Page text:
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Noahide law

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The rainbow, a sign of God's covenant with Noah Genesis 9:9-13

The Noahide Laws (Hebrew: שבע מצוות בני נח -- Seven Noahide Laws), also called the Brit Noah ("Covenant [of] Noah") are the mitzvot (commandments) and halakhot ("laws") that Judaism teaches that all Gentiles are morally bound to follow. They are listed in the Talmud and elaborated on by post-Talmudic authorities. Opinions differ on the reach of these commandments and the laws derived from them, but all contemporary authorities agree that there are seven commandments. These commandments and laws are based on exegesis of Genesis 2:16 and Genesis 9:4-6 .

The Noahide laws

  • Idolatry is forbidden. Man is commanded to believe in the One God alone and worship only Him.
  • Incestuous and adulterous relations are forbidden. Human beings are not sexual objects, nor is pleasure the ultimate goal of life.
  • Murder is forbidden. The life of a human being, formed in God's image, is sacred.
  • Cursing the name of God is forbidden. Besides honoring and respecting God, we learn from this precept that our speech must be sanctified, as that is the distinctive sign which separated man from the animals.
  • Theft is forbidden. The world is not ours to do with as we please.
  • Eating the flesh of a living animal is forbidden. This teaches us to be sensitive to cruelty to animals. This was commanded to Noah for the first time along with the permission of eating meat. The rest were already given to Adam in the Garden of Eden.
  • Mankind is commanded to establish courts of justice and a just social order to enforce the first six laws and enact any other useful laws or customs

Jews Held to a Higher Standard

According to the Rabbis, the Israelites were chosen by God to live under a special covenant with higher standards than the rest of Noah's descendants.

Now therefore, if ye will obey my voice indeed, and keep my covenant, then ye shall be a peculiar treasure unto me above all people: for all the earth is mine: And ye shall be unto me a kingdom of priests, and an holy nation. These are the words which thou shalt speak unto the children of Israel. Exodus 19:5-6

He selected Israel for this higher responsibility because:

Abraham obeyed my voice, and kept my charge, my commandments, my statutes, and my laws. Genesis 26:5

Noahides as Sojourning Aliens

From the Jewish perspective, if a non-Jew keeps all of the laws entailed in the categories covered by the Seven Noahide commandments, then he or she is considered a Ger Toshav (sojourning alien) when with a congregation of Israel. In fact, this is considered the ideal level for all humanity by Jewish theology. A Ger Tzedek is a person who prefers to proceed to religious conversion, a procedure that is generally discouraged by all sects of Judaism, and allowed only after much thought and deliberation over the conversion has taken place.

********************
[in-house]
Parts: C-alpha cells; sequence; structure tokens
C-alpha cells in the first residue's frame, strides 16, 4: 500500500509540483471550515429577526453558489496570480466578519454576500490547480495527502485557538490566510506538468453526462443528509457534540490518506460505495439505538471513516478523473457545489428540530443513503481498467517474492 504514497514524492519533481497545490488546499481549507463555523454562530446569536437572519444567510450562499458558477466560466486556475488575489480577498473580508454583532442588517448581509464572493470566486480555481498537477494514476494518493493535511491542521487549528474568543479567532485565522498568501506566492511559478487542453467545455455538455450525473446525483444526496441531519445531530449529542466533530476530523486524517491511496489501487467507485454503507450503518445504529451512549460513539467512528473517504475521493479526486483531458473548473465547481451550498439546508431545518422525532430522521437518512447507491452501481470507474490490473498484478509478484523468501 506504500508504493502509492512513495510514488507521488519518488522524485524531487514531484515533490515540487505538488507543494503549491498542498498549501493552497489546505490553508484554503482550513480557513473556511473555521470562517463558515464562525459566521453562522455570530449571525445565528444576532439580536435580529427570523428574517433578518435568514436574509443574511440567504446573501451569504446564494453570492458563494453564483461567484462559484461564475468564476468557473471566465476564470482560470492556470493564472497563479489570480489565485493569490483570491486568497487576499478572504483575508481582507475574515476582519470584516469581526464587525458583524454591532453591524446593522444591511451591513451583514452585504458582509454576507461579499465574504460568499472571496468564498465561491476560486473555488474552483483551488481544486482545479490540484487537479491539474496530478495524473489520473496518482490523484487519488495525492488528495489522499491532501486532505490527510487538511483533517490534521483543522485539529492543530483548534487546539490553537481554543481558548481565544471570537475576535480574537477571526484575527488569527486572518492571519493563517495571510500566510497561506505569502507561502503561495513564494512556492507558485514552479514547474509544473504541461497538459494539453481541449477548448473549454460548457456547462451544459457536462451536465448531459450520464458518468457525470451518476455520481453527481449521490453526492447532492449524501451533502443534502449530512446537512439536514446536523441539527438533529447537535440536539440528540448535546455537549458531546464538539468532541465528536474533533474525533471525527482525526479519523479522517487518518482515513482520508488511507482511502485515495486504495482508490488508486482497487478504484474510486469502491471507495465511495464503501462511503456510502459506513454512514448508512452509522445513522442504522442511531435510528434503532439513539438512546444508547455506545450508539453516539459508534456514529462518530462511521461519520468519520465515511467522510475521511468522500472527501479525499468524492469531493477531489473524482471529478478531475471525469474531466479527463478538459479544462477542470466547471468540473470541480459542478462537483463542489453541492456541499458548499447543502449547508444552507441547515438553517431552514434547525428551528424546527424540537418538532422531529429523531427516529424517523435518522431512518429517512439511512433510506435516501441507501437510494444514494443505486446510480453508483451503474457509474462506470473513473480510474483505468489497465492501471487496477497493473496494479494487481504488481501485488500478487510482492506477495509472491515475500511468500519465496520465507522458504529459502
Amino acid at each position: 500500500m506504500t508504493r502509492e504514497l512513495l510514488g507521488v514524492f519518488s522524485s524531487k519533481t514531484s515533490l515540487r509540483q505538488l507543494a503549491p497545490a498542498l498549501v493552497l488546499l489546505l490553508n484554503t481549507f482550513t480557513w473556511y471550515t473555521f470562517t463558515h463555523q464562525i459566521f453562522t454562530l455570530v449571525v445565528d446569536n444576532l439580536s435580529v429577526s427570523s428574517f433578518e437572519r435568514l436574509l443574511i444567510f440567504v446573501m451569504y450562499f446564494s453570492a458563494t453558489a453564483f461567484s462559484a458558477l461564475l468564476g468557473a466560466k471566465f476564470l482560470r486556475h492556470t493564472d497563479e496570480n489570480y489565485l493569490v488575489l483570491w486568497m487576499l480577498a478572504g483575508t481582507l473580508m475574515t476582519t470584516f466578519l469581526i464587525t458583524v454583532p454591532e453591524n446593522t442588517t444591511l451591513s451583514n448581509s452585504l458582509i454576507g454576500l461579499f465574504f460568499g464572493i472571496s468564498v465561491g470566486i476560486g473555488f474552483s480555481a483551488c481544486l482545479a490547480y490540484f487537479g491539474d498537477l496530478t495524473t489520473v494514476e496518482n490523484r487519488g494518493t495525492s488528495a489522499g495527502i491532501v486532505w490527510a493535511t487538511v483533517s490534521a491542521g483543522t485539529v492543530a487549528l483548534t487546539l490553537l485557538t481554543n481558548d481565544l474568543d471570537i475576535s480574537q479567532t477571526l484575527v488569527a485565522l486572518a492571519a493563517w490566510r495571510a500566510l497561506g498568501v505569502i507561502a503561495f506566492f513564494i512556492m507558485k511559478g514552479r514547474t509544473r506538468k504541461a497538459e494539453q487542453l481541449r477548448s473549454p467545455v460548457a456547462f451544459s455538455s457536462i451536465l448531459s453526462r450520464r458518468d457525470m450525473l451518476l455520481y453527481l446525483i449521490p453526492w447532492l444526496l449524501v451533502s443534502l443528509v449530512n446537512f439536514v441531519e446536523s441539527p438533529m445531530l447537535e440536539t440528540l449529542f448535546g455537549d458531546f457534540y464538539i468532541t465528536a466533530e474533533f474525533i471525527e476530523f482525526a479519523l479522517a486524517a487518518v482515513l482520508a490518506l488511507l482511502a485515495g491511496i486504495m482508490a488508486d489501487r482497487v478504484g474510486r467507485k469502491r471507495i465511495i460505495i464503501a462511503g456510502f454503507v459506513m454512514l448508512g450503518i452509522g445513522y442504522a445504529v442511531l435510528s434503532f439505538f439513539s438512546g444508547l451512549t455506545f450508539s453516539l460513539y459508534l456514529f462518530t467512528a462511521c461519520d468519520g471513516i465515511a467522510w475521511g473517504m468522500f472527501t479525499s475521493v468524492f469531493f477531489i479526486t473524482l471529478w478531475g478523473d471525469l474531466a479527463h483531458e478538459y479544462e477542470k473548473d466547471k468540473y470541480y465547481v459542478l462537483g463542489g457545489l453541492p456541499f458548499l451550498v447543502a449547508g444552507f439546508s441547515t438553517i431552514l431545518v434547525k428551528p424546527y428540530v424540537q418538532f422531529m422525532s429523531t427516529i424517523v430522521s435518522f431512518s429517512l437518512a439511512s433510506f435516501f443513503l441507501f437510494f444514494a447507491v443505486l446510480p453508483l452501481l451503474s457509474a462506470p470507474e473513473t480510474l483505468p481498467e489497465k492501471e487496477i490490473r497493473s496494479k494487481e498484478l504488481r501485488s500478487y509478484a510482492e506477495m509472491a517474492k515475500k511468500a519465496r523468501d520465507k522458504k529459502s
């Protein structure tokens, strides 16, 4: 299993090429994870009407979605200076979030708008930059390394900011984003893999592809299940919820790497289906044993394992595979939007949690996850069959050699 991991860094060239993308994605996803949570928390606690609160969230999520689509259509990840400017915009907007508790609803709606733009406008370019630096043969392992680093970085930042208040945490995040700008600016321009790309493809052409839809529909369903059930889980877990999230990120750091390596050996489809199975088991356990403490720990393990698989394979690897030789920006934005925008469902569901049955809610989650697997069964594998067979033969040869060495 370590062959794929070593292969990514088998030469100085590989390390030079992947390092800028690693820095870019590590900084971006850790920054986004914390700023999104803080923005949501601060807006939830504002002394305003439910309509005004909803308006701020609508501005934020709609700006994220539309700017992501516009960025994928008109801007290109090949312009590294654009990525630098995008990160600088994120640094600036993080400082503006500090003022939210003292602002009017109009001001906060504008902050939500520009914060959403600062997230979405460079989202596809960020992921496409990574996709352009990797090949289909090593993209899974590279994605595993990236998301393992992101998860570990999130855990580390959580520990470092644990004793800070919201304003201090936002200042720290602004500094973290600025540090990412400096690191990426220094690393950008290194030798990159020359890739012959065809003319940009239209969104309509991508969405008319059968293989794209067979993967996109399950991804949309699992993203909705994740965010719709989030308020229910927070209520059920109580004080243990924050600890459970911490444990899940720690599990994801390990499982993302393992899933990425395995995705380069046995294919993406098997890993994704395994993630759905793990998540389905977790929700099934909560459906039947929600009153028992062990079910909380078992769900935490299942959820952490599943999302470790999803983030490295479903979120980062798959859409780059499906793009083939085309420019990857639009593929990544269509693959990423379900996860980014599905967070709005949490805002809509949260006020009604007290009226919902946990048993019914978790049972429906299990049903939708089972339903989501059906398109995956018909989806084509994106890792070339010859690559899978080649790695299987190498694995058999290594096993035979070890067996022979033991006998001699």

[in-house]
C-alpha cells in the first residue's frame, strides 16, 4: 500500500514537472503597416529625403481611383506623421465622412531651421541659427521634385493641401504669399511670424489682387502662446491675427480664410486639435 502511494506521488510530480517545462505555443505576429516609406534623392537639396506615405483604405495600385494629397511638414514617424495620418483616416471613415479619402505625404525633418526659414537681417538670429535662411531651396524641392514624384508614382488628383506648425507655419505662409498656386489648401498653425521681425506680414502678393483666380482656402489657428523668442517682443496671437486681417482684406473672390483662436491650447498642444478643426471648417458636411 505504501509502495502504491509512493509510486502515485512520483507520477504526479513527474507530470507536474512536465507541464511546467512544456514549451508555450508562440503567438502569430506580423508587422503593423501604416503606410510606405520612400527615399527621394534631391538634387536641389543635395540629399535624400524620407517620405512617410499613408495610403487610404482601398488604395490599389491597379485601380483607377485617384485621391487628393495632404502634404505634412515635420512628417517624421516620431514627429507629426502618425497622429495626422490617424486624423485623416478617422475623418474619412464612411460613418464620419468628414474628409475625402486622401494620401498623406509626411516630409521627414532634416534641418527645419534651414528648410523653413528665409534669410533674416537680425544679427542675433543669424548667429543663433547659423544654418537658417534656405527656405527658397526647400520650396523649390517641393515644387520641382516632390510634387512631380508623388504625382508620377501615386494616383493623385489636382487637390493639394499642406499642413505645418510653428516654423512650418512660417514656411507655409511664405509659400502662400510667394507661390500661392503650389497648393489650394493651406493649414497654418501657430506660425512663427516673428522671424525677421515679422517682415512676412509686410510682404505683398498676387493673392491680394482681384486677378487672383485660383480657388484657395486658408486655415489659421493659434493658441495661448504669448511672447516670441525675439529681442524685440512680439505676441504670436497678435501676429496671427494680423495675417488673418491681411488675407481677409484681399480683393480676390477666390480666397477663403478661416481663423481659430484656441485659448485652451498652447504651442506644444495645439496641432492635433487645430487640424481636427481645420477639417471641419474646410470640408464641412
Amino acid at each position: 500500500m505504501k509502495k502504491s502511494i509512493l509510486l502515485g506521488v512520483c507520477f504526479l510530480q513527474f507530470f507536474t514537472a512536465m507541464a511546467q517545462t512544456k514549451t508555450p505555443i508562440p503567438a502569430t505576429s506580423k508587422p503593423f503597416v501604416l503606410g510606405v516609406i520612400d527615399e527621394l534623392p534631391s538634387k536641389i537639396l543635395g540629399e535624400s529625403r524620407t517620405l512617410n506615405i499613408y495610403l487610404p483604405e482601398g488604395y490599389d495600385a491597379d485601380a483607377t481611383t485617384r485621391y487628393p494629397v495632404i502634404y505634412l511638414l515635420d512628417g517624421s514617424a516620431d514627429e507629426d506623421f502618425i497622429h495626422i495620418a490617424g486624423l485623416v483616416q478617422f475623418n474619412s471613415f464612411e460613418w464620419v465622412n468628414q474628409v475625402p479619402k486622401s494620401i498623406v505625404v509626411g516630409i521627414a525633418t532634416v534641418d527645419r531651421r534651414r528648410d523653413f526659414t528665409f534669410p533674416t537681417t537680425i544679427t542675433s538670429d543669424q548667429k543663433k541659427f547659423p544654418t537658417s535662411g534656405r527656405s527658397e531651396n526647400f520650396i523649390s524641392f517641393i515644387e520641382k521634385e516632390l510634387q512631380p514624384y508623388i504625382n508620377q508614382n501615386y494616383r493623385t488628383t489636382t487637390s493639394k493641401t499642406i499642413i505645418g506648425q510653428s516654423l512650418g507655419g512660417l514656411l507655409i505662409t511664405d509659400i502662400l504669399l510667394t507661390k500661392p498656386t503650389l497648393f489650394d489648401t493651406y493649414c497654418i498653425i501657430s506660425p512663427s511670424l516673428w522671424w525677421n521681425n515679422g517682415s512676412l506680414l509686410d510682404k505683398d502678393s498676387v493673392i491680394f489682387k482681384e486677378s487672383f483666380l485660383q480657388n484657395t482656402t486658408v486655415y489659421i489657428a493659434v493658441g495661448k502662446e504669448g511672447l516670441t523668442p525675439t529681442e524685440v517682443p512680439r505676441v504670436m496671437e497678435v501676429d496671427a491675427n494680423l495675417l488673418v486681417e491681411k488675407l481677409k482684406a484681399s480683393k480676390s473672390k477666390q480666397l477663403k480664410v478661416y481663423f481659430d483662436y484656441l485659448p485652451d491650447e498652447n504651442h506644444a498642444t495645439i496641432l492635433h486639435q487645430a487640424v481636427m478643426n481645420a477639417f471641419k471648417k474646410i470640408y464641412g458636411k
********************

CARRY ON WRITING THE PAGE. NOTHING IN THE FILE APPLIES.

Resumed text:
Islam is generally considered a Noahide religion. There is some disagreement over the status of Christianity; Conservative Jews see Christianity as idolatrous because of the doctrine of the Trinity and Jesus's divinity, while more liberal Jewish scholars consider it acceptable for Gentiles so long as only the One God is worshipped.

Modern Developments

Rabbi leading the seven laws of Noah to the Druze

Judaism does not usually support proselytization, but some Jewish groups have been active in promoting Noahidism among non-Jews, particularly the Chabad Lubavitch movement, and the self-styled "Sanhedrin" set up by Haredi rightists in Israel in 2004.

On March 20th, 1991, the 102nd Congress of the United States passed Public Law 102-14 to designate March 26, 1991, as "Education Day, U.S.A."; in the bill Congress recognized

the ... principles ... upon which our great Nation was founded ... known as the Seven Noahide Laws ... without these ... civilization stands in serious peril of ... chaos ... Rabbi Menachem Mendel Schneerson, leader of the Lubavitch movement, is universally respected and revered and his eighty-ninth birthday falls on March 26, 1991 ... in tribute to this great spiritual leader ... his ninetieth year will ... turn to education and charity to return the world to the moral and ethical values contained in the Seven Noahide Laws.

In September 2005 the Israeli radio channel Arutz Sheva reported Rabbi Michael Bar-Ron's hope, on behalf of the "Sanhedrin", to

transform the Noahide movement from a religious phenomenon - a curiosity many have not heard of - into a powerful international movement that can successfully compete with, and with G-d's help bring about the fall of, any religious movement but the pure authentic faith that was given to humanity through Noach, the father of us all.

In more general Jewish thinking, David Novak, among others, has proposed that Noahide Law could serve as the basis for a more universal Jewish ethics and for cross-cultural moral reasoning (at least with Christians and Muslims).

External references

See Also